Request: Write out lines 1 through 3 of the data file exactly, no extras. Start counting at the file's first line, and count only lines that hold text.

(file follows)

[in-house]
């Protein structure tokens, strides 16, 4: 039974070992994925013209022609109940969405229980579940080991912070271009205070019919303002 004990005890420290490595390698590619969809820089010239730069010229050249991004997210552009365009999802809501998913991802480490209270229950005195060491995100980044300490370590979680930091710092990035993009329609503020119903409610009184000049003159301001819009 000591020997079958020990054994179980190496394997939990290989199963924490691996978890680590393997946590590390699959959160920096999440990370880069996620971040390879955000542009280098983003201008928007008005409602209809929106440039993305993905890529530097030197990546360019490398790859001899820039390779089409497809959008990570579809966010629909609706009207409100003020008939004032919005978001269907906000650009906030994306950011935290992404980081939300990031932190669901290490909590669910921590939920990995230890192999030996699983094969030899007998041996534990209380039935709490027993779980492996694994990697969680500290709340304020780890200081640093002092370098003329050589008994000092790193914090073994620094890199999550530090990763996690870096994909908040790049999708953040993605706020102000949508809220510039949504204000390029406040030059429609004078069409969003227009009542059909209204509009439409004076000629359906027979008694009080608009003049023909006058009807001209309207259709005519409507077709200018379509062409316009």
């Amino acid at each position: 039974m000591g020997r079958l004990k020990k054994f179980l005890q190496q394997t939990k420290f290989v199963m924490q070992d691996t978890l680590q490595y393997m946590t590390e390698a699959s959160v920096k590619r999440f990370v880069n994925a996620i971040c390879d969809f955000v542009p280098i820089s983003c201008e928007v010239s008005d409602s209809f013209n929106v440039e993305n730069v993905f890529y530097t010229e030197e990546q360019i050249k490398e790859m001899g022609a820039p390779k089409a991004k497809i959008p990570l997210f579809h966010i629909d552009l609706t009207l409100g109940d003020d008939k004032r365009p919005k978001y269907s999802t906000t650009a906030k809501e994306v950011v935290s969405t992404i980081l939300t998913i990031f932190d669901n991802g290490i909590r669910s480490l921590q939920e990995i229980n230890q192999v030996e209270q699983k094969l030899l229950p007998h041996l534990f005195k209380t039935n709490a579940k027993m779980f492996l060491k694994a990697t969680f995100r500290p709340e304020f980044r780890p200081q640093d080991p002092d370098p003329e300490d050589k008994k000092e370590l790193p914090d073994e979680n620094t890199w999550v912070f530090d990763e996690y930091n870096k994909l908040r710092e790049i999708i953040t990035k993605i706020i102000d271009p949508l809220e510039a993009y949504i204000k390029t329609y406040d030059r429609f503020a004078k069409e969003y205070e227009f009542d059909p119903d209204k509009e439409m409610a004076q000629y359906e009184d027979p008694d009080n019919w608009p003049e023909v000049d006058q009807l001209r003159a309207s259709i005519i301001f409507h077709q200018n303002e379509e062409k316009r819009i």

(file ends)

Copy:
[in-house]
């Protein structure tokens, strides 16, 4: 039974070992994925013209022609109940969405229980579940080991912070271009205070019919303002 004990005890420290490595390698590619969809820089010239730069010229050249991004997210552009365009999802809501998913991802480490209270229950005195060491995100980044300490370590979680930091710092990035993009329609503020119903409610009184000049003159301001819009 000591020997079958020990054994179980190496394997939990290989199963924490691996978890680590393997946590590390699959959160920096999440990370880069996620971040390879955000542009280098983003201008928007008005409602209809929106440039993305993905890529530097030197990546360019490398790859001899820039390779089409497809959008990570579809966010629909609706009207409100003020008939004032919005978001269907906000650009906030994306950011935290992404980081939300990031932190669901290490909590669910921590939920990995230890192999030996699983094969030899007998041996534990209380039935709490027993779980492996694994990697969680500290709340304020780890200081640093002092370098003329050589008994000092790193914090073994620094890199999550530090990763996690870096994909908040790049999708953040993605706020102000949508809220510039949504204000390029406040030059429609004078069409969003227009009542059909209204509009439409004076000629359906027979008694009080608009003049023909006058009807001209309207259709005519409507077709200018379509062409316009």
């Amino acid at each position: 039974m000591g020997r079958l004990k020990k054994f179980l005890q190496q394997t939990k420290f290989v199963m924490q070992d691996t978890l680590q490595y393997m946590t590390e390698a699959s959160v920096k590619r999440f990370v880069n994925a996620i971040c390879d969809f955000v542009p280098i820089s983003c201008e928007v010239s008005d409602s209809f013209n929106v440039e993305n730069v993905f890529y530097t010229e030197e990546q360019i050249k490398e790859m001899g022609a820039p390779k089409a991004k497809i959008p990570l997210f579809h966010i629909d552009l609706t009207l409100g109940d003020d008939k004032r365009p919005k978001y269907s999802t906000t650009a906030k809501e994306v950011v935290s969405t992404i980081l939300t998913i990031f932190d669901n991802g290490i909590r669910s480490l921590q939920e990995i229980n230890q192999v030996e209270q699983k094969l030899l229950p007998h041996l534990f005195k209380t039935n709490a579940k027993m779980f492996l060491k694994a990697t969680f995100r500290p709340e304020f980044r780890p200081q640093d080991p002092d370098p003329e300490d050589k008994k000092e370590l790193p914090d073994e979680n620094t890199w999550v912070f530090d990763e996690y930091n870096k994909l908040r710092e790049i999708i953040t990035k993605i706020i102000d271009p949508l809220e510039a993009y949504i204000k390029t329609y406040d030059r429609f503020a004078k069409e969003y205070e227009f009542d059909p119903d209204k509009e439409m409610a004076q000629y359906e009184d027979p008694d009080n019919w608009p003049e023909v000049d006058q009807l001209r003159a309207s259709i005519i301001f409507h077709q200018n303002e379509e062409k316009r819009i």